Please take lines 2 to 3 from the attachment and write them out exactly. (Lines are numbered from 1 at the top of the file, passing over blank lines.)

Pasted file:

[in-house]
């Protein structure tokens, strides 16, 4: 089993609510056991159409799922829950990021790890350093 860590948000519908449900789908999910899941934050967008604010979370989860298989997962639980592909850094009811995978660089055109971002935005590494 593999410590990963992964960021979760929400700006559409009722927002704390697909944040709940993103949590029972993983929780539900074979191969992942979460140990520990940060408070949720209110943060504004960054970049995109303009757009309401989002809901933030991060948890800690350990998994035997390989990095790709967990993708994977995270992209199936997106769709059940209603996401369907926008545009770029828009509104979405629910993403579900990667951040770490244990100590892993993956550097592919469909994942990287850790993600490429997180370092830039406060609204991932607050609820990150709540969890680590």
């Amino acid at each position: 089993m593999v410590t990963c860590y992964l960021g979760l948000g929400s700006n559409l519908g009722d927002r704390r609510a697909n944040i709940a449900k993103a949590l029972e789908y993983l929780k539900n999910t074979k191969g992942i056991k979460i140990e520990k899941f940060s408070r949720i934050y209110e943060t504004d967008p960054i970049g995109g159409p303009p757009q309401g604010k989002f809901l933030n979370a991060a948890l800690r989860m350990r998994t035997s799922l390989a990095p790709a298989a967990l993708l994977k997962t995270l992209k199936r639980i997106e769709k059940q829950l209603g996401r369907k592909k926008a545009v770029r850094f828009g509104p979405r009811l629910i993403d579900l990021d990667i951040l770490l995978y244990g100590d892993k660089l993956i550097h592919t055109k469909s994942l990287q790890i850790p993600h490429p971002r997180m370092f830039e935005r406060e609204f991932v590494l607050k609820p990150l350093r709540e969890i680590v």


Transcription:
């Protein structure tokens, strides 16, 4: 089993609510056991159409799922829950990021790890350093 860590948000519908449900789908999910899941934050967008604010979370989860298989997962639980592909850094009811995978660089055109971002935005590494 593999410590990963992964960021979760929400700006559409009722927002704390697909944040709940993103949590029972993983929780539900074979191969992942979460140990520990940060408070949720209110943060504004960054970049995109303009757009309401989002809901933030991060948890800690350990998994035997390989990095790709967990993708994977995270992209199936997106769709059940209603996401369907926008545009770029828009509104979405629910993403579900990667951040770490244990100590892993993956550097592919469909994942990287850790993600490429997180370092830039406060609204991932607050609820990150709540969890680590």
């Amino acid at each position: 089993m593999v410590t990963c860590y992964l960021g979760l948000g929400s700006n559409l519908g009722d927002r704390r609510a697909n944040i709940a449900k993103a949590l029972e789908y993983l929780k539900n999910t074979k191969g992942i056991k979460i140990e520990k899941f940060s408070r949720i934050y209110e943060t504004d967008p960054i970049g995109g159409p303009p757009q309401g604010k989002f809901l933030n979370a991060a948890l800690r989860m350990r998994t035997s799922l390989a990095p790709a298989a967990l993708l994977k997962t995270l992209k199936r639980i997106e769709k059940q829950l209603g996401r369907k592909k926008a545009v770029r850094f828009g509104p979405r009811l629910i993403d579900l990021d990667i951040l770490l995978y244990g100590d892993k660089l993956i550097h592919t055109k469909s994942l990287q790890i850790p993600h490429p971002r997180m370092f830039e935005r406060e609204f991932v590494l607050k609820p990150l350093r709540e969890i680590v």